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Short Stories: December 12, 2018 Issue [#9279]

 This week: Name that Tune!
  Edited by: Legerdemain
                             More Newsletters By This Editor  

Table of Contents

1. About this Newsletter
2. A Word from our Sponsor
3. Letter from the Editor
4. Editor's Picks
5. A Word from Writing.Com
6. Ask & Answer
7. Removal instructions

About This Newsletter

The purpose of this newsletter is to help the Writing.com short story author hone their craft and improve their skills. Along with that I would like to inform, advocate, and create new, fresh ideas for the short story author. Write to me if you have an idea you would like presented.

This week's Short Story Editor

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Letter from the editor

Name That Tune!

This time of year I find myself digging through old CDs, surfing YouTube and clicking all the station locations in my car to avoid the repetitious holiday music everyone thinks I need to hear. For a month. Over and over. Ack! The good news is I get to listen to some old favorites, find some new ones and get out of the musical rut for a while.

Whether the song is old or new, soft or hard, sung or screamed, I often find myself dwelling on lyrics and winding a story idea around them. Sometimes a song creates an image in my mind and I'm inspired to weave a story that includes that image. Other times, songs remind me of something in the past, a person or place and I start from there. My favorite are songs that tell a story, some of the best come from singer/songwriters because they feel so personal. Surprising? Probably not. Many musicians generate lyrics from something emotional or personal, so why wouldn't they evoke the same feelings in a listener? Just like a reader would create an image of a character in their mind that might not be exactly what you as a writer imagined, interpreting music can be the same.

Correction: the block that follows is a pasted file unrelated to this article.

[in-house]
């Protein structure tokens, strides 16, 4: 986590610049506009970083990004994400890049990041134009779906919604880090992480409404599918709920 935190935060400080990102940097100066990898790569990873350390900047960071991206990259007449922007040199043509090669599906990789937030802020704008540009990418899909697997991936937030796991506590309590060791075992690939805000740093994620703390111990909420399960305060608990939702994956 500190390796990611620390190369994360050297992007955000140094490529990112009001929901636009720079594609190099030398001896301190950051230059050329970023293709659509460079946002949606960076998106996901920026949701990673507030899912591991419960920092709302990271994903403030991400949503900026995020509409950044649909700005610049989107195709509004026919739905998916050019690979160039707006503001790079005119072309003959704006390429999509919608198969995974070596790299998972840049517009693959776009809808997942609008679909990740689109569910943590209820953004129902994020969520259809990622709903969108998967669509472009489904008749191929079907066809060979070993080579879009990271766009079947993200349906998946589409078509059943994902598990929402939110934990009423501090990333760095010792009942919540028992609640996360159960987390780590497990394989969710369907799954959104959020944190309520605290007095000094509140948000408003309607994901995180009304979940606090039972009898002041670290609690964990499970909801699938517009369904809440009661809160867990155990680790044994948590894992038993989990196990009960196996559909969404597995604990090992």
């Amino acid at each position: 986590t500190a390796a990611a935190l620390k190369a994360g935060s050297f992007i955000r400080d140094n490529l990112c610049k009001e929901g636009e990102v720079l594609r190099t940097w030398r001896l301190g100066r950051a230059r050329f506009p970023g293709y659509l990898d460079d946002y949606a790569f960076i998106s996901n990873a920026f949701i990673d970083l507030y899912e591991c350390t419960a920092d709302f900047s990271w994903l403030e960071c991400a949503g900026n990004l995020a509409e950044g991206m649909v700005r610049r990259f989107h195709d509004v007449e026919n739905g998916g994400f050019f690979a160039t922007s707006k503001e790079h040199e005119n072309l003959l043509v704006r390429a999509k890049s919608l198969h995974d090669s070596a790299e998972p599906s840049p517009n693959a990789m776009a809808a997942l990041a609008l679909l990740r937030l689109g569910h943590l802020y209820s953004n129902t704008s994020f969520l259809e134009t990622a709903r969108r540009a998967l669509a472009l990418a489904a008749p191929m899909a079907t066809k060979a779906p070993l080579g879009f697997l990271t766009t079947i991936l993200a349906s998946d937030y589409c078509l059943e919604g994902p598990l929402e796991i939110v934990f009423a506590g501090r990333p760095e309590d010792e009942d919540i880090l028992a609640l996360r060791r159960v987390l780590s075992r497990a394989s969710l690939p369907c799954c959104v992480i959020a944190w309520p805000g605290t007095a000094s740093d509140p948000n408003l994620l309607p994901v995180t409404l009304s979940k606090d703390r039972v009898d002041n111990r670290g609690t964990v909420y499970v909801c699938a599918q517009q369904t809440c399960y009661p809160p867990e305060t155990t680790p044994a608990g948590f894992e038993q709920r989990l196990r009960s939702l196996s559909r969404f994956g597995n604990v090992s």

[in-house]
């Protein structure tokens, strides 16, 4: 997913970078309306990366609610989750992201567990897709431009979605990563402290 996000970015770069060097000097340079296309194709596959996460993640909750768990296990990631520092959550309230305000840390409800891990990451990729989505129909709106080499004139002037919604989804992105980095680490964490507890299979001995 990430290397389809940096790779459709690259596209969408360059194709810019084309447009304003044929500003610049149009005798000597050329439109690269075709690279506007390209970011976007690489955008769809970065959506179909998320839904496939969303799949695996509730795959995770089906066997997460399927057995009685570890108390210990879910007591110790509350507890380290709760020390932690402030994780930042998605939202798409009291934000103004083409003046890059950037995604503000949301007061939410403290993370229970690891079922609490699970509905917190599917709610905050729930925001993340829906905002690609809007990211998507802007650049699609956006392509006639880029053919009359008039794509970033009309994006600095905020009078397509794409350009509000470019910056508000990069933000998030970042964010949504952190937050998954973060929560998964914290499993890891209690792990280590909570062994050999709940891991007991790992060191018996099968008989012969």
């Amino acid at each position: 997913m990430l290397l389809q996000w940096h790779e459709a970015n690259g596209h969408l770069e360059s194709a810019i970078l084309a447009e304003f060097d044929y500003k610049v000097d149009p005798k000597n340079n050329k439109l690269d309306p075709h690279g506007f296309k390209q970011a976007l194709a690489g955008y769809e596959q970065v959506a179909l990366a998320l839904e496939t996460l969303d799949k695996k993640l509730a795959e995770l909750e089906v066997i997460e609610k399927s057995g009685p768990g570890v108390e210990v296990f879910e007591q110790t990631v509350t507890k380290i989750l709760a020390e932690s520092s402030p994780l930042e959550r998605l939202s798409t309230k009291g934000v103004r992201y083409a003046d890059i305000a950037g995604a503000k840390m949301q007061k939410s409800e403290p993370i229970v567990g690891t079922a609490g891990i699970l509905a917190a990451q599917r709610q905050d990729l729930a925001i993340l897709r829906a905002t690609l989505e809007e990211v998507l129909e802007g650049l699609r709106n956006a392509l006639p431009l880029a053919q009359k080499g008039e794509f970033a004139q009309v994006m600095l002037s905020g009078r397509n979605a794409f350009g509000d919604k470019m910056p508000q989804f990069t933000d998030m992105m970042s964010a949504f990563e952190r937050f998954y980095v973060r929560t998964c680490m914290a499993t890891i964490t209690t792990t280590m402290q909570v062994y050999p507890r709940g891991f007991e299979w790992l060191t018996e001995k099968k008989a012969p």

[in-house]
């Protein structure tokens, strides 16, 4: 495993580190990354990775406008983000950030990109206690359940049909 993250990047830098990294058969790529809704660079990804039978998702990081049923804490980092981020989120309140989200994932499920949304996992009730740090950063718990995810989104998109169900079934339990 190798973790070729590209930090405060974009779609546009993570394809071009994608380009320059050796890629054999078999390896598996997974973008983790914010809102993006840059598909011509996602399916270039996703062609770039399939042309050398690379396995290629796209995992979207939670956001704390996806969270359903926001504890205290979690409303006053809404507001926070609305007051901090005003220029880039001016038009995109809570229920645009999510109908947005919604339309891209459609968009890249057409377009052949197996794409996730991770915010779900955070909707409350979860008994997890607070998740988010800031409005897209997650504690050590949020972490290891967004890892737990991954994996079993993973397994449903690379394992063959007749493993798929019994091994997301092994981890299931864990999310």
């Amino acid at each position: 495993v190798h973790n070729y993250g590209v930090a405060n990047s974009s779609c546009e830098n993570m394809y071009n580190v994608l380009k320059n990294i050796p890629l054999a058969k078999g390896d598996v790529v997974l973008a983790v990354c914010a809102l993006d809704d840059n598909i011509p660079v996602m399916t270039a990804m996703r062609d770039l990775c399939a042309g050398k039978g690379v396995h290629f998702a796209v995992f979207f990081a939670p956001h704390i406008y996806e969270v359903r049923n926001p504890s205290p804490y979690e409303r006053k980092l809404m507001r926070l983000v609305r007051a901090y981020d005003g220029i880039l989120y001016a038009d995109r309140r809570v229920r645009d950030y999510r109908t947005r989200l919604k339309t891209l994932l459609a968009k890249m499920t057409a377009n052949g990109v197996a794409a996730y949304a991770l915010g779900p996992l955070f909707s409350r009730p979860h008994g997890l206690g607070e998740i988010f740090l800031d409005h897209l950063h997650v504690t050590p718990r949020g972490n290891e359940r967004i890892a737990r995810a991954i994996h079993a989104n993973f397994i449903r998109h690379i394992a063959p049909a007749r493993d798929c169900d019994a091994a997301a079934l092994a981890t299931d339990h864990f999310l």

Try listening to some new music. Not a big country music fan? Not all country music is about pickup trucks, guitars and yellow dogs. Perhaps Christian or gospel music could inspire a new character. Remember disco's polyester suits and wide labels? A good way to dress a retro character. Once, a friend and I started singing along with the canned music in an elevator, only to emerge in the lobby and find out the elevator is on camera for security. *Blush*

Certainly listening to indigenous music could help you imagine a setting in a remote location. Even if you don't understand the language, the emotion in the music could be inspiring. You might catch yourself dancing to the beat and getting a little exercise in the process! So give music a try, play it while you're writing, or in the car, and let it inspire new characters and settings. Write on!

This month's question: Has music inspired something in your writing?
Send in your answer below! *Down* Editors love feedback!

Editor's Picks

 Gift  (E)
The sound of engines has faded to nothing. I am half a trillion miles from Earth.
#2177039 by Q-D

Excerpt: I step out, hoping briefly that my colleagues have woken too. They haven’t. Anna will sleep for another year, Sora another decade. The solitude is unnerving, though I can see their calm faces sleeping behind glass windows. The circular room, dark except for the faint light spilling from my chamber, is still, motionless, like a paused film.

 Invalid Item 
This item number is not valid.
#2176676 by Not Available.

Excerpt: Most people think that Hell is where you burn for eternity. That's just a fantasy.